From generation to generation, it seems the elders are always striving to make things better for young people compared to when the elders were young. In Treadwell, it would be hard to dispute the aim of former Judge A.L. Kellogg when it came to improving the quality of education in his community.
Abraham Lincoln Kellogg was born in 1860 near Croton, in the Hudson Valley. He attended a one-room school near his family's farm until he was 15. He convinced his parents to let him attend a better school in the village of Croton, and when he finished grade school, he went to nearby Franklin to attend the Delaware Literary Institute.
From there, he studied law and was admitted to the bar in 1883. Kellogg became Otsego County judge in 1908, and in 1917, he was elected justice of the Supreme Court, 6th Judicial District of New York. He continued in that post until he reached the age of mandatory retirement in 1930.
It was Judge Kellogg's belief that successful people should help their hometowns whenever possible. Living by his belief, Kellogg, in 1926, was a leader in creating a central school district for grades 1-12 in Treadwell, where he had chosen to settle. Judge Kellogg's monetary donation, along with state funding, allowed a new school to be built. It was dedicated and named in Judge Kellogg's honor in 1929.
At the time of the dedication, Kellogg stated, "I return here today to see to it that so far as lies within my power, every boy and girl within all this section of Delaware County is given a better opportunity than I had."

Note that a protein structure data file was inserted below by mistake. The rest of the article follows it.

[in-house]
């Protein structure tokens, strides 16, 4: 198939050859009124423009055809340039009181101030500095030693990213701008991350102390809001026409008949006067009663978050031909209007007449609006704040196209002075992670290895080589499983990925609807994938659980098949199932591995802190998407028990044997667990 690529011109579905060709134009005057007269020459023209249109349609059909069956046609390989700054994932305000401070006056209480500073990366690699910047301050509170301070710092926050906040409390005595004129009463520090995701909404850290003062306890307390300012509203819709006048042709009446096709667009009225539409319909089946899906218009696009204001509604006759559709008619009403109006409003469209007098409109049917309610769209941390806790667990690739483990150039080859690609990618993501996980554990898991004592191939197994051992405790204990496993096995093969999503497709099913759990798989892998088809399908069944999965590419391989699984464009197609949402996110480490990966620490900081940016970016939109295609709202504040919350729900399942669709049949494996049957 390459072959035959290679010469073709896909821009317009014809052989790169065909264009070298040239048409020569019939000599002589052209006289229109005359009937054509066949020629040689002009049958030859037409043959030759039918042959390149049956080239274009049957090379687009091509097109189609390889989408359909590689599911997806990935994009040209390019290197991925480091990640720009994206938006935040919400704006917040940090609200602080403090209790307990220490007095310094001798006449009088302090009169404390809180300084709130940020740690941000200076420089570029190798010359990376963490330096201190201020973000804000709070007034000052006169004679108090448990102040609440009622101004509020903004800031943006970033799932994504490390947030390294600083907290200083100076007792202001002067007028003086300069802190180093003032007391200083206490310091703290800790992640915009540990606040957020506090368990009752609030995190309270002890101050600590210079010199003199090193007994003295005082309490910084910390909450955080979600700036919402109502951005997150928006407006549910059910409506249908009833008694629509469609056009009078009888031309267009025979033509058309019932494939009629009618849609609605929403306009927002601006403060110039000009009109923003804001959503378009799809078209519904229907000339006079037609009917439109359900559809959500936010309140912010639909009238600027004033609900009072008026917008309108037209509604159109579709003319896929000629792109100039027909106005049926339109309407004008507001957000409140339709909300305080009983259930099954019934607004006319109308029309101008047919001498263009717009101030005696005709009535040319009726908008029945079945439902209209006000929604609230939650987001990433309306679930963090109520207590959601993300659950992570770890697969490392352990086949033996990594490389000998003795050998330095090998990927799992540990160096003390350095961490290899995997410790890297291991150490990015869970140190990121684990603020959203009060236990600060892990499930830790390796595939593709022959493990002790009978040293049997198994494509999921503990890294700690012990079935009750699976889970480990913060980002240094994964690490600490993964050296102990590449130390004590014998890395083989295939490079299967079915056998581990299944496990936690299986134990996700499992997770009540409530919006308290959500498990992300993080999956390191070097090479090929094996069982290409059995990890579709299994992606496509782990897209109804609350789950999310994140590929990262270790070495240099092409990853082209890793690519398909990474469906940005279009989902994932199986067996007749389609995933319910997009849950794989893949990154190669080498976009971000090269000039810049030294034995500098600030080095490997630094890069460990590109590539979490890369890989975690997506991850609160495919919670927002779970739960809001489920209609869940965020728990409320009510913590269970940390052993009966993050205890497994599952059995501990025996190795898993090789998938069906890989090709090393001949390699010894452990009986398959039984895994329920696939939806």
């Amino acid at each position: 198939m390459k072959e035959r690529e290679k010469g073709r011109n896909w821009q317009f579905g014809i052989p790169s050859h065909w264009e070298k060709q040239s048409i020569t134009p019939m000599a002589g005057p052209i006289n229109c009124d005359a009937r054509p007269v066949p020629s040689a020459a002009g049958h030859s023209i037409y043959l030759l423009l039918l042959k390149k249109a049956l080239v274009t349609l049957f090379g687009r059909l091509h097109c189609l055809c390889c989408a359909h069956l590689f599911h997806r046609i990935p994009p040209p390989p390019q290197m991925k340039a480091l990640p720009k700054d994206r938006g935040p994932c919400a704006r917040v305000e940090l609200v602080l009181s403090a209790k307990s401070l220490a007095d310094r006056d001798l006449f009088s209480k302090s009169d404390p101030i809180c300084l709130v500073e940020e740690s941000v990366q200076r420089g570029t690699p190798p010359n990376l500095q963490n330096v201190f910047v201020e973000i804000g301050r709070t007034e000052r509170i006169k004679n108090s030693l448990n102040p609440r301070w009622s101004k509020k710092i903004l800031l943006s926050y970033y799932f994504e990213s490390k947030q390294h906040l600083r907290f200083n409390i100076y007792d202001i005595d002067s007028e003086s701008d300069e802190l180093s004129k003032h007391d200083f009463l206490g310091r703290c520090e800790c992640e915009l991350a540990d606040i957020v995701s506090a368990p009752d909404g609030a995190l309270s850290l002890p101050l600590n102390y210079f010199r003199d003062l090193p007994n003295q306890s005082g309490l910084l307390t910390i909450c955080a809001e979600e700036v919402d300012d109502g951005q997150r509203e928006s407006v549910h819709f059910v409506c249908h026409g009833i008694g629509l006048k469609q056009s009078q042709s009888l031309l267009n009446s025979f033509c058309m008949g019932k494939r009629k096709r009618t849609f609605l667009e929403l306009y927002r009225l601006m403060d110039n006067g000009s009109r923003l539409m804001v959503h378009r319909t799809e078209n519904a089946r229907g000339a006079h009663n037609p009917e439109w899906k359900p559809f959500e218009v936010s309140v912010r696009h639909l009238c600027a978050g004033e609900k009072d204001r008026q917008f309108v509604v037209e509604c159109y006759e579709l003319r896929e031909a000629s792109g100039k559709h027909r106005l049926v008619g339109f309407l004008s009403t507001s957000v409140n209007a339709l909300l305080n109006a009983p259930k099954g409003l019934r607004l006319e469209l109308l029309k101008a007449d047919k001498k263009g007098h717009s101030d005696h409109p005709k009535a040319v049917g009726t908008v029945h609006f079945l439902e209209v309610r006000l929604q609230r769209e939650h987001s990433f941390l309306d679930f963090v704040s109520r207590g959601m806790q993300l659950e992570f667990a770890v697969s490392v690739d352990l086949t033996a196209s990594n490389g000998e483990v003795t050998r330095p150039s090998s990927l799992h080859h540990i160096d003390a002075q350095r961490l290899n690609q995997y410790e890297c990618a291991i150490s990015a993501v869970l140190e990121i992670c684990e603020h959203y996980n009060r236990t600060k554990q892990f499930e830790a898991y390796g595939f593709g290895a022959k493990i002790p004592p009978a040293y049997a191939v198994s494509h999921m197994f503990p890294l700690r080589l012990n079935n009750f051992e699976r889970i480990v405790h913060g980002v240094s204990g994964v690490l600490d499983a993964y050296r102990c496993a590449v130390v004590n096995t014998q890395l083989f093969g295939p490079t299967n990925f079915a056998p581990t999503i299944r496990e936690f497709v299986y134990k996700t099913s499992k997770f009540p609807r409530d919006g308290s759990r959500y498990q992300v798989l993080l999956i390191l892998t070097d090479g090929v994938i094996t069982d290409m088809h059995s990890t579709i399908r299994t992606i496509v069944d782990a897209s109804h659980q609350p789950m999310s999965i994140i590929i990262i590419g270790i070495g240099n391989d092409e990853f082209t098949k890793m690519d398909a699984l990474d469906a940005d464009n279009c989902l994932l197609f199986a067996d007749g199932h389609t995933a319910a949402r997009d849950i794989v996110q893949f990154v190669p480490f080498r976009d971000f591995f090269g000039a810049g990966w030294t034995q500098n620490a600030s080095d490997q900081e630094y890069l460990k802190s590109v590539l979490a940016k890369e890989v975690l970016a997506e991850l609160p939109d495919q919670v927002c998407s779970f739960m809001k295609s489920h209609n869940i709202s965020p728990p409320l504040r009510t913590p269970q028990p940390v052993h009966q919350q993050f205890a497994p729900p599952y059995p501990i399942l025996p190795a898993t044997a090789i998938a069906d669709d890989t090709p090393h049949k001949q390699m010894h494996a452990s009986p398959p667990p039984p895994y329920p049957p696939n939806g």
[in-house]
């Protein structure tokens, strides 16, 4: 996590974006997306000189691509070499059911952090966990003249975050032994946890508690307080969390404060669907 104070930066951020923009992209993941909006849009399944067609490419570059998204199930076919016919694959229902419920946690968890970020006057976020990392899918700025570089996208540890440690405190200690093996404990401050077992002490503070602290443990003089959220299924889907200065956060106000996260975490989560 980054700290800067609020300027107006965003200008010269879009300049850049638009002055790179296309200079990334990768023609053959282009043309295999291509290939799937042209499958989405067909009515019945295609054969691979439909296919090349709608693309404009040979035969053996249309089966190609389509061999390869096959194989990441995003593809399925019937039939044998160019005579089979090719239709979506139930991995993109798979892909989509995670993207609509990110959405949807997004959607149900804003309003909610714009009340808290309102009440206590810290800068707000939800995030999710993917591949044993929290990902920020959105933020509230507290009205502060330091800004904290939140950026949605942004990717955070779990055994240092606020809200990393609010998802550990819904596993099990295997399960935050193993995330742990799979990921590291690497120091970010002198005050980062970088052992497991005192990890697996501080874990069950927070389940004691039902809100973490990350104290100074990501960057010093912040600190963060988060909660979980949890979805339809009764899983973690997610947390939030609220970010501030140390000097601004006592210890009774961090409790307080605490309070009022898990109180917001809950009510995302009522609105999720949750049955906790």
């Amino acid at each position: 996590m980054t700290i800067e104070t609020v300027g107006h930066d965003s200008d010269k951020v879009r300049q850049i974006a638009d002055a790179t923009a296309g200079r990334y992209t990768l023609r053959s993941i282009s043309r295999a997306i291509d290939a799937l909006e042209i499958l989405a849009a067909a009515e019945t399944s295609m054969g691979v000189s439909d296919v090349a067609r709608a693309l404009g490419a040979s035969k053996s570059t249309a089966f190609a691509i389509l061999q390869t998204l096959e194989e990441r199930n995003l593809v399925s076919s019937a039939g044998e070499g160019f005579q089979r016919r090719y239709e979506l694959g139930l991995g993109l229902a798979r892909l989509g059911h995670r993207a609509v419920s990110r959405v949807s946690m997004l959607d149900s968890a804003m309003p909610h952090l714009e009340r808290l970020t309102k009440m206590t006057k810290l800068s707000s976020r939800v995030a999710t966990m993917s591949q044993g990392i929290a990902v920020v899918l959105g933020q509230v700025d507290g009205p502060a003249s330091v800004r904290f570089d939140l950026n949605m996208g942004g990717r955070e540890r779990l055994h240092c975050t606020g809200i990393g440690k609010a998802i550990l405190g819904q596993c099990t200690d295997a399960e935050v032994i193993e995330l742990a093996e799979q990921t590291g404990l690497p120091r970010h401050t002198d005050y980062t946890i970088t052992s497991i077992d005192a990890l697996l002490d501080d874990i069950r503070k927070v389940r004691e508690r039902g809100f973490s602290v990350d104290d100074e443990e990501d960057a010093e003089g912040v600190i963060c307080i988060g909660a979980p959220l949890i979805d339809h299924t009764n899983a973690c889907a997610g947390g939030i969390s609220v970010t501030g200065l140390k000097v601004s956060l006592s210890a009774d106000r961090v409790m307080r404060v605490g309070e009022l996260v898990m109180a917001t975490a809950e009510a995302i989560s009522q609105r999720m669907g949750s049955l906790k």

Kellogg also presented the school with a $15,000 athletic field and a well-equipped Community House that held a library and a homemaking classroom. He endowed a generous scholarship that has benefited several generations.
Kellogg apparently wanted the best athletes at his school. The motto of the school was "Dare Now To Win." Don Charles, a graduate of Colgate University, was principal of the school. It was his task to encourage good players from area schools to attend Kellogg School.
Former Oneontan Sam Pondolfino, now a California resident, was one of those "recruited" athletes. Pondolfino finished school at St. Mary's in 1934, and decided to follow in his brother Lou's footsteps, by going to Kellogg.
Each day, the Kellogg School would send a station wagon to Oneonta to bring several students to Treadwell. Oneontan Tony Drago remembers that the students gathered and were picked up across the street from Drago's Italian-American Market, on Main Street near River Street and the viaduct. Pondolfino finished his senior year at Oneonta High School. Regarding Treadwell, he said, "I don't regret going there. I met a lot of wonderful people, and I got involved in all sorts of activities."
There were several other Oneontans who went to the Kellogg School and helped to turn it into a serious competitor in baseball, basketball, football and soccer. Trophies from the basketball teams alone fill a display case. Ken Chase, Moe Hershowitz, Bob and Harry Halter, Kippy Lee and Andy Langelotti were just a few Oneontans who added to the winning ways of this rural school, which could play — and beat — the much larger schools. Sam Pondolfino played all sports, and recalled in his junior year how there weren't enough guys to play football, so they played soccer instead.
Kellogg truly was a competitive athletic school. In 1933 for example, the little school went up against a "big" school: Hobart. In that year, Hobart had a 33-game winning streak on the basketball court. Somehow, a crowd of 350 fit into Kellogg's tiny gymnasium, and watched the Treadwell five, featuring Oneontans Leach, Campfield, Lou Pondolfino, Halter and Lee, win a thriller, 25-23.
In the 1932 baseball season, Oneontan Ken Chase was such a good pitcher that the Washington Senators ordered him to report for duties immediately after his graduation from Kellogg High School. Chase had been given a tryout the previous August in New York.
In 1967, the Kellogg School merged with the Delhi Central School District and became an elementary school until it closed in 1995, making way for a new Kellogg Elementary School.
An extra-special thanks goes to Tom Greene of Oneonta for his contributions to this entry.
Next time, we'll recall when a whole new kind of shopping came to Oneonta in the 1960s.